What Every Woman Ought to Know

I

IN last November’s issue of the Atlantic Monthly I published a diffident suggestion under the title ‘A Word to Women.’ The gist of my observations was that American women enjoy an unprecedented independence, chiefly on account of their preponderance in economic control. They own nearly half of our national wealth in their own right, and in addition to this they control a large wage fund and a considerable allowance fund; so that they have at present, undoubtedly, more purchasing power than men have, and hence are pretty well able to do as they please with themselves. This being so, it occurred to me to consider what it is that they are actually doing; and appearances seemed to indicate that they mostly content themselves with doing what men do. They compete with men in politics, trades, professions, in building up and managing all kinds of business. They compete with them also in the lighter arts, such as aviation, motor-car racing, speculating, stockjobbing, assassination, real-estating, bootlegging, racketeering — all of which men do very well. I then ventured to suggest a field of activity which they, and especially the feminists among them, seem to have left unnoticed, and in which they would meet with no competition from men — namely, civilizing the society in which they live. I backed my suggestion up by citing respectable opinion that this very inviting field stands much in need of cultivation; that our society, whatever its merits, is quite uncivilized; and I ended by showing, as well as my space would allow, what is meant by civilizing a society, and briefly indicating the general course that a civilizing agency should take.

Comment on this modest proposal took a direction that interested me, and I should like to speak of it for a moment; not at all by way of complaint, for everything that came to my notice was encouraging and generous. It all pointed, however, toward what I suspect to be a very pronounced social preoccupation, and I mention it only for the sake of its evidential value, whatever this may amount to. First, then, practically all the comment on my paper was taken up with the disclosure that women own nearly half of our national wealth; it treated this fact as if it were my main point. But surely the important thing is the social implications of this fact, rather than the fact itself; and I humbly hoped that my paper had made it clear that this was the important thing. Again, all this comment seemed to assume that I was somehow chiefly concerned with the question of what women are doing with their money, whereas I was but little concerned with this; indeed, for the immediate purposes of my paper, I was not at all concerned with it.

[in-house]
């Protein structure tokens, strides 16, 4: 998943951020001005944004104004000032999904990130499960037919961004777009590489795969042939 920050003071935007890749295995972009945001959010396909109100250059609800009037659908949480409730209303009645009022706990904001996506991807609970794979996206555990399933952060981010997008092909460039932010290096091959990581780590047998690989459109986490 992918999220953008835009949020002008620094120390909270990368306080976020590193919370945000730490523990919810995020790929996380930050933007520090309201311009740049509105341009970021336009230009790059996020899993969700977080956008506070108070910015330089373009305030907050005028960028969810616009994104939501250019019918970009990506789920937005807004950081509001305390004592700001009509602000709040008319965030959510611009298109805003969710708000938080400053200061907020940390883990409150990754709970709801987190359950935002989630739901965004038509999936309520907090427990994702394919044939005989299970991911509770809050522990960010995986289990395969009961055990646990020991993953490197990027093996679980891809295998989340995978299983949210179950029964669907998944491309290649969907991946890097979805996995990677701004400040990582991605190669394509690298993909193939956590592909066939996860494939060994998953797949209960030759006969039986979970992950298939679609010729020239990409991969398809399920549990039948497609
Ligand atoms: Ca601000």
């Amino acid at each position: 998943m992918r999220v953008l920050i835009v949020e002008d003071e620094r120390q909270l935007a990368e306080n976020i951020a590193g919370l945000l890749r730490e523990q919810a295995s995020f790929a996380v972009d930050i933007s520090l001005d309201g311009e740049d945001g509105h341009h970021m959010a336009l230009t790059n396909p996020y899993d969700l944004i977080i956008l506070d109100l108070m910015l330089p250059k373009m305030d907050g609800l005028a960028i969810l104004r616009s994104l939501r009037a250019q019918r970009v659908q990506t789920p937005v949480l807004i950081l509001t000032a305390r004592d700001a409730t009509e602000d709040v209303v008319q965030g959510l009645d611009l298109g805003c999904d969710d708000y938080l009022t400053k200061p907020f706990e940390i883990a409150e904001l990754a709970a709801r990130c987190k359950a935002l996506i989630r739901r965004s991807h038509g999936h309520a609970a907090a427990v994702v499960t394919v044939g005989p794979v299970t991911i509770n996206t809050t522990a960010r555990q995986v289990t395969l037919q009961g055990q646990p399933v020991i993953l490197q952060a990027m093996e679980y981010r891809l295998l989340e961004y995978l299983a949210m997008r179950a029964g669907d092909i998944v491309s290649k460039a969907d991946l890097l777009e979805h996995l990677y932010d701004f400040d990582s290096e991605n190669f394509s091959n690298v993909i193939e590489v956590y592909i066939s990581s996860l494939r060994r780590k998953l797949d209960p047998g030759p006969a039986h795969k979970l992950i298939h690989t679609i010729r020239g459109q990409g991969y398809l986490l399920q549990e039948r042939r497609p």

Thus, unless I greatly misjudge it, the turn of this comment intimates a greater social preoccupation with money and the distribution of money than with the quality of human character and the direction of its development. Obviously, what a person does with his money, or with any kind of social leverage under his control, must depend finally on the sort of person he is. This being known, there is not much trouble about making a pretty accurate forecast of the general lines of use or abuse on which he will distribute his money. Hence, if one is considering people who have money, one would properly, I think, first concern one’s self with the kind of people they are, rather than with the directions that their outflow of money is taking.